Rubber bands are unusual objects, and behave in a manner which is counterintuitive. Their properties are reflected in characteristic mechanical, thermal and acoustic phenomena. Such behavior is sufficiently unusual to warrant quantitative investigation in an experimental project. A well-known phenomenon is the following. When you stretch a rubber band suddenly and immediately touch your lips with it, it feels warm, the rubber band gives off heat.
“Butler Library smells like Adderall and desperation.”
That note from a blogger at Columbia University isn’t exactly scientific. But it speaks to the atmosphere that settles in around exam time here, and at other competitive universities.
Nurses play a huge role in hospitals, clinics, and various care facilities throughout the world. But, there are some misconceptions about what responsibilities nurses have. Nurses are saving lives and making a difference every day in health care with little recognition from the media or the world at large. Test your knowledge and see how much […]
Microbiology should be part of everyone’s educational experience. European students deserve to know something about the influence of microscopic forms of life on their existence, as it is at least as important as the study of the Roman Empire or the Second World War. Knowledge of viruses should be as prominent in American high school curricula as the origin of the Declaration of Independence.
You may have seen the drinking bird toy in action. It dips its beak into a full glass of water in front of it, after which it swings to and fro for a while, returns to drink some more, and so on, seemingly forever. You can buy one on the internet for a few dollars, and perform with it a fascinating physics project. But how does it work?
How exactly does one become a book editor? I sat down with Charlotte Green, the Senior Assistant Commissioning Editor for all Psychology and Social Work titles, to discuss some common questions about her role, her interest in publishing, and her time at Oxford University Press.
Sir William Osler, the great physician and bibliophile, recommended that his students should have a non-medical bedside library that could be dipped in and out of profitably to create the well rounded physician. Some of the works mentioned by him, for example Religio Medici by Sir Thomas Browne is unlikely to be on most people’s reading lists today.
Over the last 15 years, research into various online addictions has greatly increased. Prior to the 2013 publication of the American Psychiatric Association’s fifth edition of the Diagnostic and Statistical Manual of Mental Disorders (DSM-5), there had been some debate as to whether ‘internet addiction’ should be introduced into the text as a separate disorder.
The world recently learned that the Islamic State in Iraq (ISIS) has resurrected a biological weapon from the second century. Scorpion bombs are being lobbed into towns and villages to terrorize the inhabitants.
In the film A Christmas Story, Ralphie desperately wants “an official Red Ryder, carbine action, 200 shot range model air rifle.” His mom resists because she reckons it will damage his well-being. (“You’ll shoot your eye out!”) In the end, though, Ralphie gets the air rifle and deems it “the greatest Christmas gift I ever received, or would ever receive.”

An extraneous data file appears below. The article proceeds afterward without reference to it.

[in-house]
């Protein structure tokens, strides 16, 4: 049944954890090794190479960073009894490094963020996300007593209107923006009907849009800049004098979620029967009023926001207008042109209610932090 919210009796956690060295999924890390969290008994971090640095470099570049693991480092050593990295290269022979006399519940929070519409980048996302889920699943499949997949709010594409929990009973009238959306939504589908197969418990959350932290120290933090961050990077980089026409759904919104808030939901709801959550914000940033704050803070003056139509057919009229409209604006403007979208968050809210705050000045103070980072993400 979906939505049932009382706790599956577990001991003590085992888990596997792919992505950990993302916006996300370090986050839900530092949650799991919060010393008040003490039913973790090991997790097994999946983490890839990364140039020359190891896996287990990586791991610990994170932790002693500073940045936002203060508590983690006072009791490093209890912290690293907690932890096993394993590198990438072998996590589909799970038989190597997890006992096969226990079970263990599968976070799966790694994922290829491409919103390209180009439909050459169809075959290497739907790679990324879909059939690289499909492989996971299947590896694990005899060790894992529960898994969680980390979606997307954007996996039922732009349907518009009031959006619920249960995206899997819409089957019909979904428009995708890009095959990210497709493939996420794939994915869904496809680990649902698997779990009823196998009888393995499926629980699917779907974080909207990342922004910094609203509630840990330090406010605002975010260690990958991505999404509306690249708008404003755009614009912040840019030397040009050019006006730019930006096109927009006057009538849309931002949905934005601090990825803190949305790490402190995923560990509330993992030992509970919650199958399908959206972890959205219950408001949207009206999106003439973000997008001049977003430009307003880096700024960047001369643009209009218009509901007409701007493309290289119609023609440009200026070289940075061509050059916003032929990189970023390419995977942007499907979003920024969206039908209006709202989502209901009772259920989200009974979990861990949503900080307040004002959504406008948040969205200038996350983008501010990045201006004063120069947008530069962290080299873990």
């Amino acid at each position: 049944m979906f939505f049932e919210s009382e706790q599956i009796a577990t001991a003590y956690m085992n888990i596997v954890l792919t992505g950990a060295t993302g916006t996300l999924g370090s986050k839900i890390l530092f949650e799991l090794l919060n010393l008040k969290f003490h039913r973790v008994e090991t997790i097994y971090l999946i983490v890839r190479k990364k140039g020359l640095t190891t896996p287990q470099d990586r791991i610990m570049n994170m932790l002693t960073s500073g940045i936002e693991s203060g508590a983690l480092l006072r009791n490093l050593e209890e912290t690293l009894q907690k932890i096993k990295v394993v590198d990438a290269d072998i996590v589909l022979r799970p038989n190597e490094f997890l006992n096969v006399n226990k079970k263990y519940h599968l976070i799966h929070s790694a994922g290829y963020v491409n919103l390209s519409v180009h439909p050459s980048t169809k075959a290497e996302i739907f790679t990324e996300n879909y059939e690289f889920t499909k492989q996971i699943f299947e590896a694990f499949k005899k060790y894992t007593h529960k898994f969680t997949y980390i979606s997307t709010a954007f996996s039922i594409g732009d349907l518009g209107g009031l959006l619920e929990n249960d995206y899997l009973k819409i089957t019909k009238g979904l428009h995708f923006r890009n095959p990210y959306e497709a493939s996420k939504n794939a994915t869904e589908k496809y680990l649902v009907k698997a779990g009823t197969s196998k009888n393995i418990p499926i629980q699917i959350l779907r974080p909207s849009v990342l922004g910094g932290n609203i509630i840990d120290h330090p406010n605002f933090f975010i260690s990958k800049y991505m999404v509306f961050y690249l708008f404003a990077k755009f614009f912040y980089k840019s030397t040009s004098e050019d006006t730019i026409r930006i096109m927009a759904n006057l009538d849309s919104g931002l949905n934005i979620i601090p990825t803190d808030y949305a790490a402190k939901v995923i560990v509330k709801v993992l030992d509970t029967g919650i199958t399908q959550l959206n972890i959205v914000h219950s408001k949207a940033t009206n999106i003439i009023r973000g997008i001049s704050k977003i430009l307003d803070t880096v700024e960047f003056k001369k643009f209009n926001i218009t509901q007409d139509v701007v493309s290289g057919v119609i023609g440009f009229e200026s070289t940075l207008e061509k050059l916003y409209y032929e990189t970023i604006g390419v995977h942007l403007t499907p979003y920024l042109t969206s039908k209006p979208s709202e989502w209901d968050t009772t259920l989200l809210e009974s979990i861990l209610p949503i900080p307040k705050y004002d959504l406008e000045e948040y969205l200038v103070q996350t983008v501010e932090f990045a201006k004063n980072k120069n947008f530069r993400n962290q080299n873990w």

The American Geophysical Union 2014 begins on 15 December 2014 at San Francisco’s Moscone Center with nearly 24,000 scholars, scientists, and researchers predicted to attend. The AGU Fall Meeting brings together the entire Earth and space sciences community for discussions of emerging trends and the latest research.
If you are a student or an instructor, whether in a high school or at university, you may want to depart from the routine of lectures, tutorials, and short lab sessions. An extended experimental investigation of some physical phenomenon will provide an exciting channel for that wish. The payoff for the student is a taste of how physics research is done. This holds also for the instructor guiding a project if the guide’s time is completely taken up with teaching. For researchers it seems natural to initiate interested students into research early on in their studies.
Many in the media and academia (myself included) have been discussing the Ebola crisis, and more specifically, the issues that arise as Ebola has travelled with infected patients and health care workers to the United States and infected other US citizens.
December 14th is Monkey Day. The origin behind Monkey Day varies depending on who you ask, but regardless, it is internationally celebrated today, especially to raise awareness for primates and everything primate-related. So in honor of Monkey Day, here are some facts you may or may not know about these creatures.
The holiday season can be an insanely stressful time. Looking for presents, wrapping them, cooking, getting the house ready for visitors, cleaning before and after. Nothing like a normal Saturday night on the couch in front of the TV or with a couple of close friends. The holidays demand perfection. You see it all around you, friends are talking about how stressed out they are, how much they still have to do in just a couple of days. Hyper-decorated stores are talking in their own way.
Although the number of Ebola cases and deaths has jumped dramatically in the short time since we wrote our December Briefing on the epidemic, there are signs of hope. Ebola is slowing down in areas where there was previously high transmission, in Liberia and in Eastern Sierra Leone for example.